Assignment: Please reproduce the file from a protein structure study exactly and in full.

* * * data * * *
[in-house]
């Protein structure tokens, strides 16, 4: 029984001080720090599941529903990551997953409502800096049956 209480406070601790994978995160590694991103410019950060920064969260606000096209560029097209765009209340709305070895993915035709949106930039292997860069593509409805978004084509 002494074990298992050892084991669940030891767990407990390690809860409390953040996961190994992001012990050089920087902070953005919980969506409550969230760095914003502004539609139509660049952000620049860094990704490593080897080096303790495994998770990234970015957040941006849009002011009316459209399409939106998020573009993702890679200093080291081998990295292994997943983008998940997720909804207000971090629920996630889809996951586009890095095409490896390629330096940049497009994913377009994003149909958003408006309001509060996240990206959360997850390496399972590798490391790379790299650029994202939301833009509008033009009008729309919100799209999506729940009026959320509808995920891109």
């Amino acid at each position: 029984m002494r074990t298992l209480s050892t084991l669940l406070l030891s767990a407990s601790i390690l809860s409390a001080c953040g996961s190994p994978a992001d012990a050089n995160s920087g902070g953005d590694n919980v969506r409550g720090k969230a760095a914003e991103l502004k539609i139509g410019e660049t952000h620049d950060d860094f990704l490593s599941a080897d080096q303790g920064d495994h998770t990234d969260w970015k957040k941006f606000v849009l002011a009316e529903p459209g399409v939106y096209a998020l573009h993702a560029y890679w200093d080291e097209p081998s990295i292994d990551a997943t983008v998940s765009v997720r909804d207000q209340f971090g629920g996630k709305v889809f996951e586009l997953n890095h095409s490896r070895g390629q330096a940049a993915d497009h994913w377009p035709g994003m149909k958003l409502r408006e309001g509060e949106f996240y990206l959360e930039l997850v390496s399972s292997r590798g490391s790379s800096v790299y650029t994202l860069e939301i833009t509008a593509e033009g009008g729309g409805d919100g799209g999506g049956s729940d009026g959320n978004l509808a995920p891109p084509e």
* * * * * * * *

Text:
[in-house]
């Protein structure tokens, strides 16, 4: 029984001080720090599941529903990551997953409502800096049956 209480406070601790994978995160590694991103410019950060920064969260606000096209560029097209765009209340709305070895993915035709949106930039292997860069593509409805978004084509 002494074990298992050892084991669940030891767990407990390690809860409390953040996961190994992001012990050089920087902070953005919980969506409550969230760095914003502004539609139509660049952000620049860094990704490593080897080096303790495994998770990234970015957040941006849009002011009316459209399409939106998020573009993702890679200093080291081998990295292994997943983008998940997720909804207000971090629920996630889809996951586009890095095409490896390629330096940049497009994913377009994003149909958003408006309001509060996240990206959360997850390496399972590798490391790379790299650029994202939301833009509008033009009008729309919100799209999506729940009026959320509808995920891109």
């Amino acid at each position: 029984m002494r074990t298992l209480s050892t084991l669940l406070l030891s767990a407990s601790i390690l809860s409390a001080c953040g996961s190994p994978a992001d012990a050089n995160s920087g902070g953005d590694n919980v969506r409550g720090k969230a760095a914003e991103l502004k539609i139509g410019e660049t952000h620049d950060d860094f990704l490593s599941a080897d080096q303790g920064d495994h998770t990234d969260w970015k957040k941006f606000v849009l002011a009316e529903p459209g399409v939106y096209a998020l573009h993702a560029y890679w200093d080291e097209p081998s990295i292994d990551a997943t983008v998940s765009v997720r909804d207000q209340f971090g629920g996630k709305v889809f996951e586009l997953n890095h095409s490896r070895g390629q330096a940049a993915d497009h994913w377009p035709g994003m149909k958003l409502r408006e309001g509060e949106f996240y990206l959360e930039l997850v390496s399972s292997r590798g490391s790379s800096v790299y650029t994202l860069e939301i833009t509008a593509e033009g009008g729309g409805d919100g799209g999506g049956s729940d009026g959320n978004l509808a995920p891109p084509e």